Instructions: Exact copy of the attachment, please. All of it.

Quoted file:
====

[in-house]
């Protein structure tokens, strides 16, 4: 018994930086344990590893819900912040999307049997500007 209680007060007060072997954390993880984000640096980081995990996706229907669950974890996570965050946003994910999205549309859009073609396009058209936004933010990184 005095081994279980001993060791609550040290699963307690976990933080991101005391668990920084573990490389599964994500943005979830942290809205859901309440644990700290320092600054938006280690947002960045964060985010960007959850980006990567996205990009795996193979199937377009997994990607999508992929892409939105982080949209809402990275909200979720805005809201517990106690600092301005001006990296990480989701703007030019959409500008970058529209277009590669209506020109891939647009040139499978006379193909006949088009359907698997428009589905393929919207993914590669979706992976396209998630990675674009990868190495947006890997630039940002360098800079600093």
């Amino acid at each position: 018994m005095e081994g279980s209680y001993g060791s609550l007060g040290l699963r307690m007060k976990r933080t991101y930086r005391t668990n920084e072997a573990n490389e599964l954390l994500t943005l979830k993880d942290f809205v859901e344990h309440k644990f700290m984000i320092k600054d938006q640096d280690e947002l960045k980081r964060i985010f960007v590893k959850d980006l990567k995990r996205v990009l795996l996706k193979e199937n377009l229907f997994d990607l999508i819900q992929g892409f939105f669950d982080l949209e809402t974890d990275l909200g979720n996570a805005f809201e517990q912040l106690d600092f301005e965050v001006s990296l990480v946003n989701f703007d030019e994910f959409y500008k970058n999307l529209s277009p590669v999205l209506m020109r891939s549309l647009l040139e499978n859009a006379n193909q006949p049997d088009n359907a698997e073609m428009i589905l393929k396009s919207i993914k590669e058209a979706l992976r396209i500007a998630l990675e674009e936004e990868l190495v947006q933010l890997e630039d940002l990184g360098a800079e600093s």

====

[in-house]
């Protein structure tokens, strides 16, 4: 018994930086344990590893819900912040999307049997500007 209680007060007060072997954390993880984000640096980081995990996706229907669950974890996570965050946003994910999205549309859009073609396009058209936004933010990184 005095081994279980001993060791609550040290699963307690976990933080991101005391668990920084573990490389599964994500943005979830942290809205859901309440644990700290320092600054938006280690947002960045964060985010960007959850980006990567996205990009795996193979199937377009997994990607999508992929892409939105982080949209809402990275909200979720805005809201517990106690600092301005001006990296990480989701703007030019959409500008970058529209277009590669209506020109891939647009040139499978006379193909006949088009359907698997428009589905393929919207993914590669979706992976396209998630990675674009990868190495947006890997630039940002360098800079600093």
């Amino acid at each position: 018994m005095e081994g279980s209680y001993g060791s609550l007060g040290l699963r307690m007060k976990r933080t991101y930086r005391t668990n920084e072997a573990n490389e599964l954390l994500t943005l979830k993880d942290f809205v859901e344990h309440k644990f700290m984000i320092k600054d938006q640096d280690e947002l960045k980081r964060i985010f960007v590893k959850d980006l990567k995990r996205v990009l795996l996706k193979e199937n377009l229907f997994d990607l999508i819900q992929g892409f939105f669950d982080l949209e809402t974890d990275l909200g979720n996570a805005f809201e517990q912040l106690d600092f301005e965050v001006s990296l990480v946003n989701f703007d030019e994910f959409y500008k970058n999307l529209s277009p590669v999205l209506m020109r891939s549309l647009l040139e499978n859009a006379n193909q006949p049997d088009n359907a698997e073609m428009i589905l393929k396009s919207i993914k590669e058209a979706l992976r396209i500007a998630l990675e674009e936004e990868l190495v947006q933010l890997e630039d940002l990184g360098a800079e600093s």